he Billfish Foundation (TBF) respects the wisdom of Dr. George L. Hanbury, II, President of NOVA Southeastern University for the decision to no longer continue the federally permitted pelagic longline research now underway inside Florida’s east coast closed zone.
TBF recently brought to the attention of Dr. Hanbury threats the longline closed zone research could have on the university’s fine reputation in the area of science and community relations (see TBF’s letter to Dr. Hanbury at www.billfish.org). The university has received high acclaim from the Carnegie Foundation for the Advancement of Teaching as a High Research and Community Engagement University, recognition given to only 37 universities.
Yesterday TBF’s president Ellen Peel received a message from Dr. Richard Dodge, a highly respected scientist at NOVA, stating that the university will not continue the longline research in Florida’s east coast closed zone. Peel says “her respect for the university and its president is reinforced with this decision; Dr. Hanbury continues to adhere to high standards in science and community relations.”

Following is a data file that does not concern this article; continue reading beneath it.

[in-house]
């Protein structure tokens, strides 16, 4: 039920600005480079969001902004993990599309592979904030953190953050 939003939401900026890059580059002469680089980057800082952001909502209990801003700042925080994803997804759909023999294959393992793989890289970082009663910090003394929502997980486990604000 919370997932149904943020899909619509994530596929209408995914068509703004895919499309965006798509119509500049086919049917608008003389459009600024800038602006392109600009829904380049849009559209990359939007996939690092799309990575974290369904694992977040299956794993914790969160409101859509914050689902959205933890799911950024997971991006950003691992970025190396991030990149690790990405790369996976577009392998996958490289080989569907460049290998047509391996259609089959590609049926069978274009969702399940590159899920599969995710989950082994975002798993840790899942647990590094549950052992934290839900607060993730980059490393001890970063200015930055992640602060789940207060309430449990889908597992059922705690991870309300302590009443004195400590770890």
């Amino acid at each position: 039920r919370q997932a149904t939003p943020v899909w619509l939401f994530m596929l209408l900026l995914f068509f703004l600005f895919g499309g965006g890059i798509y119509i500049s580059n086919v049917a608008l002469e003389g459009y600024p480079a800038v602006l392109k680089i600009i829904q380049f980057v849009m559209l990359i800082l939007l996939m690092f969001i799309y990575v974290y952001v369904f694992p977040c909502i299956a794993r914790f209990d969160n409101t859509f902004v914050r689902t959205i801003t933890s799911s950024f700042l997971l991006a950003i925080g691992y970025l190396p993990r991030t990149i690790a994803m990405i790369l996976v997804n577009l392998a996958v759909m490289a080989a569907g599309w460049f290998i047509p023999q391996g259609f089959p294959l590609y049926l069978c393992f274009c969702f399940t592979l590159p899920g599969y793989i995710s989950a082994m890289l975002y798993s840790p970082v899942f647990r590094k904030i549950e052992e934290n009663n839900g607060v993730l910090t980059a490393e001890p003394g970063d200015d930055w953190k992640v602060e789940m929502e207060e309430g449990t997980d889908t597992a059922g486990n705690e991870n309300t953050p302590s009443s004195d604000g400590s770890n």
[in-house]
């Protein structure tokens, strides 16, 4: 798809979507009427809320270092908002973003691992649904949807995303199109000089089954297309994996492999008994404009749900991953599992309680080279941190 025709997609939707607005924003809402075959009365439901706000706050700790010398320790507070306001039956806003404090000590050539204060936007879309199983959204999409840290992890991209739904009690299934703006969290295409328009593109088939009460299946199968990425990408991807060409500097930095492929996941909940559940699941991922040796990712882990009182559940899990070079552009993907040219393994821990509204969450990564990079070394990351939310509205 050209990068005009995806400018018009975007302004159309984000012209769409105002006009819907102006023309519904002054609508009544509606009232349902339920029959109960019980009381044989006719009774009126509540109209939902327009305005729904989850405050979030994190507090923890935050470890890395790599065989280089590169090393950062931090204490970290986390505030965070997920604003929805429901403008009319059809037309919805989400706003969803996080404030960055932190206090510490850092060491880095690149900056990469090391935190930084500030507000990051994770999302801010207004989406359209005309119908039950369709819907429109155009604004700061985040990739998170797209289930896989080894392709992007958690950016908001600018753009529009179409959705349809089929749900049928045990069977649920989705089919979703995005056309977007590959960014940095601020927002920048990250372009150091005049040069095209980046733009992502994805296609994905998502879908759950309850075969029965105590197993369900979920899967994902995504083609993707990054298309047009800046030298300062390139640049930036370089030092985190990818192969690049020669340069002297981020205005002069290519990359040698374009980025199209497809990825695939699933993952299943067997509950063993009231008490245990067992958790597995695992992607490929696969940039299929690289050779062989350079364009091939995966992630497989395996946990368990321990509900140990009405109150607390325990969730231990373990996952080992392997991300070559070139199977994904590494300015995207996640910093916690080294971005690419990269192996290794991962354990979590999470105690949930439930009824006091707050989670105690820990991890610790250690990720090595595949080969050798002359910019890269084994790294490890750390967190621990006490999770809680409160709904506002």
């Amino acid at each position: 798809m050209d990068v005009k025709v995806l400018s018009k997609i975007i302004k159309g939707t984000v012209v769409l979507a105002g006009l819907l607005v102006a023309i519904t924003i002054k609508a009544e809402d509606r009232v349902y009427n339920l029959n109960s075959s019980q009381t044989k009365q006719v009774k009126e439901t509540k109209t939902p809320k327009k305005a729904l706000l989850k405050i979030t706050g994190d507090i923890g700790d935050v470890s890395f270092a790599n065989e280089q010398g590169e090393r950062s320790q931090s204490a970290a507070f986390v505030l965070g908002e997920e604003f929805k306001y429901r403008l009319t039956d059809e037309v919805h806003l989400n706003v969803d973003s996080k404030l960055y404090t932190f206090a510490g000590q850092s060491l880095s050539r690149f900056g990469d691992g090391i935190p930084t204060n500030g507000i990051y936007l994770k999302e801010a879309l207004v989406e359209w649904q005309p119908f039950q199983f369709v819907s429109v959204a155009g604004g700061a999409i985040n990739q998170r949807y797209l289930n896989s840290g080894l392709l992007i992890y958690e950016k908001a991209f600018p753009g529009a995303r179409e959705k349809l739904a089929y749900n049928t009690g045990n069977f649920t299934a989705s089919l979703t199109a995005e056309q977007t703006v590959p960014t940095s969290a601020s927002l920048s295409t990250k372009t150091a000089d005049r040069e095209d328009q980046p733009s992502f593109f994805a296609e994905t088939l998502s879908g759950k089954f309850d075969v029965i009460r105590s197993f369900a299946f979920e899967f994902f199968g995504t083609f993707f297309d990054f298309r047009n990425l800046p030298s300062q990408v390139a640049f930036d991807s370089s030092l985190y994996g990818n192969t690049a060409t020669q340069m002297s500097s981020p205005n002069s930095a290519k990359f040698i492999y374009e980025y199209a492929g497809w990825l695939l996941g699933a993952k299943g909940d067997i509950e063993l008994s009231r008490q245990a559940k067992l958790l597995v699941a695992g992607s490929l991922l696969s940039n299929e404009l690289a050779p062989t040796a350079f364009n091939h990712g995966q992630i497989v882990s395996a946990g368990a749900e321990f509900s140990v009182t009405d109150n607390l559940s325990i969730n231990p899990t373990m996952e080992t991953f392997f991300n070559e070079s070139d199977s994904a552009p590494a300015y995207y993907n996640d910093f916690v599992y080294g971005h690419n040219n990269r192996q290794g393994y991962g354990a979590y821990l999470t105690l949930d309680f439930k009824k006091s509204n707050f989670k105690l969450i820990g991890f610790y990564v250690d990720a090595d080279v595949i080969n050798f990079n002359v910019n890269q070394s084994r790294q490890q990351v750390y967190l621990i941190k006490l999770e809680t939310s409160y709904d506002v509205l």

TBF members and Florida’s Fish and Wildlife Conservation Commission deserve accolades for their tenacity in opposing the research because of its potential harm to marine resources off Florida’s coast and jobs dependent upon those resources in the marine and tourism industries. “We know anglers, boat owners, captains and marine industry business owners and employees appreciate Dr. Hanbury’s decision” said Peter Chaibongsai of TBF.
The Billfish Foundation (TBF), a not-for-profit, 501(c) (3) organization, headquartered in Fort Lauderdale, FL, is dedicated to the conservation of billfish (marlin, sailfish, spearfish) and their associated highly migratory fish species, by advancing research, education, and advocacy for responsible fishery management. TBF employs marine conservation strategies that benefit oceanic resources while also empowering the recreational fishing community.